A £30bn plan has been announced to build and improve roads, railways, power stations and schools to build the economy.
The chancellor has given details of how and where the money will go; he also showed how the plan would generate work for small businesses and create thousands of jobs.
In the Autumn Statement it revealed a third of the infrastructure investment will come from the government the rest will be provided by institutions such as pension funds.
The areas which will benefit from the money being invested will be the North West, Midlands, Wales, Southwest, North east, Yorkshire, East of England and London.
The plan is aimed to reduce employment and boost growth through public funding which will see family tax credit being reduced.
It will boost projects like the railway between Leeds and Manchester with a new road which will limit traffic to Manchester airport.
Chancellor George Osborne spoke of the new plans: “For the first time we are identifying over 500 infrastructure projects we want to see built over the next decade and beyond.
“Roads, railways, airport capacity and power stations, we are mobilising the finance needed to do this.”
The projects that have been included in the investment is London underground Northern Line extension to Battersea, enlargement of the M3 and M6, Manchester cross city bus and improvements to the M1/M6 intersection.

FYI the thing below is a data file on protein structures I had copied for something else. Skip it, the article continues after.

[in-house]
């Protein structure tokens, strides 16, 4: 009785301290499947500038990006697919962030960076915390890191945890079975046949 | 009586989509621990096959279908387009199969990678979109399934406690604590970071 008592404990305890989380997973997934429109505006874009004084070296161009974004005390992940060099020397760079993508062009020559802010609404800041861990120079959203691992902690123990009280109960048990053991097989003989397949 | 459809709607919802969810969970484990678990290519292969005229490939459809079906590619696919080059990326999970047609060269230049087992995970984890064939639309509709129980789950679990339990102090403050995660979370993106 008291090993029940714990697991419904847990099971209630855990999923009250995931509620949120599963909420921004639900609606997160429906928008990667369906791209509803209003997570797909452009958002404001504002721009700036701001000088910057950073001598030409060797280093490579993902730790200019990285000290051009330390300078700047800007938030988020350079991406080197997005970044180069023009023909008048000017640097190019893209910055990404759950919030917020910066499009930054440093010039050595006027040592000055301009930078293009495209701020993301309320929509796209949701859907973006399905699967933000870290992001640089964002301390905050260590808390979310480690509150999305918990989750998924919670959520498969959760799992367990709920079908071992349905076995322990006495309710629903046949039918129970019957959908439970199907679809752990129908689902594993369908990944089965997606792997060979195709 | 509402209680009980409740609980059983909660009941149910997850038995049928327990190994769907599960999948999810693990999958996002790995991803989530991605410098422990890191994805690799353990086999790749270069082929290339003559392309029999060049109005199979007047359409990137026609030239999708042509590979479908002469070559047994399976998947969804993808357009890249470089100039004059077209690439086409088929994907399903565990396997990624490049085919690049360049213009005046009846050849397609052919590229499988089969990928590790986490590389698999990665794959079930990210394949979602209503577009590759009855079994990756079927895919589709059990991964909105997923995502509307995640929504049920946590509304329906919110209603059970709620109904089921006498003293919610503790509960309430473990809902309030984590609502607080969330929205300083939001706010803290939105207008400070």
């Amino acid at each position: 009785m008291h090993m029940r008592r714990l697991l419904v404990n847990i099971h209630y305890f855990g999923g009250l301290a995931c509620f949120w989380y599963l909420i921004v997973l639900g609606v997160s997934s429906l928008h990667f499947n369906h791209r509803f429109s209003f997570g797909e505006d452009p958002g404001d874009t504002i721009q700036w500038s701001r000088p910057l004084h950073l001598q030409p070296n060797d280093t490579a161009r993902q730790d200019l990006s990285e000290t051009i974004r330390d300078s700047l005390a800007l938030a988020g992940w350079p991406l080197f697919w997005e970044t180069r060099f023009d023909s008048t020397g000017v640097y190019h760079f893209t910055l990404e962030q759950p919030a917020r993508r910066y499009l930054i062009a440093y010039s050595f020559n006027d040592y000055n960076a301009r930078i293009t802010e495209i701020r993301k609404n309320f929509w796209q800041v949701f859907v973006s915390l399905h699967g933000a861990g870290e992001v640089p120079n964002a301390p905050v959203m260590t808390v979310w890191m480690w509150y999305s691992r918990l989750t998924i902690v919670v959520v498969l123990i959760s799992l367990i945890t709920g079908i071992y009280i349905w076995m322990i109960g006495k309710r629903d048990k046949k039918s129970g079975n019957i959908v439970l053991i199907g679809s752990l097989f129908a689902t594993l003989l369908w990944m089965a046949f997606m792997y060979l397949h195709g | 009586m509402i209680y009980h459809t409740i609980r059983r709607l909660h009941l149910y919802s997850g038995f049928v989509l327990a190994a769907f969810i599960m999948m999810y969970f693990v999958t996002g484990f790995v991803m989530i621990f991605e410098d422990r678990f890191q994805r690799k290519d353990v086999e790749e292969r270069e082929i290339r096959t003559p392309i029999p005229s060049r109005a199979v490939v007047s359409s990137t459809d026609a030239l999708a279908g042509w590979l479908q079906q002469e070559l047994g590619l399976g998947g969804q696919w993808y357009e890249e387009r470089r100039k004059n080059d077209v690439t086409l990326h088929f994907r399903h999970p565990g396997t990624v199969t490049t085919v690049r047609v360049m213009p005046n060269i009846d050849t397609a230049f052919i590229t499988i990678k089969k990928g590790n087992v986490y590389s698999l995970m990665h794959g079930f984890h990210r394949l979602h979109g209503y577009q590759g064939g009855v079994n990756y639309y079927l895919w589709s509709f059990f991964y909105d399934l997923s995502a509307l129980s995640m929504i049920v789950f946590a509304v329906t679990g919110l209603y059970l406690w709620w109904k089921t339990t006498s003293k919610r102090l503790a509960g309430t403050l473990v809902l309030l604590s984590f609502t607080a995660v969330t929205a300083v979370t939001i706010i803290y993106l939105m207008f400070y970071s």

Transport proposals have been put forward to try and limit journey times for people and help with congestion around major parts of the UK.
The investment will see £5bn being put in by the Government between now and 2015 then another £5bn over the following years.
For the transport side of the plan the Thames Estuary proposal could become a reality with the government exploring all options.
With Britain falling behind on transport links compared to the rest of the world it will be a positive step towards providing better transport for the public.
It’s not just the transport industry that will see a difference, Schools will also benefit from the plan with around £600 million providing 40,000 new primary school places and the building of new classrooms.
12 specialist institutions for 16-18 year olds will also be open to pupils to give them expert tuition under the guidance of mathematics department.
Only time will tell if the plans will help the economy that seems to be in a difficult position at this moment in time.
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By Amanda Bainbridge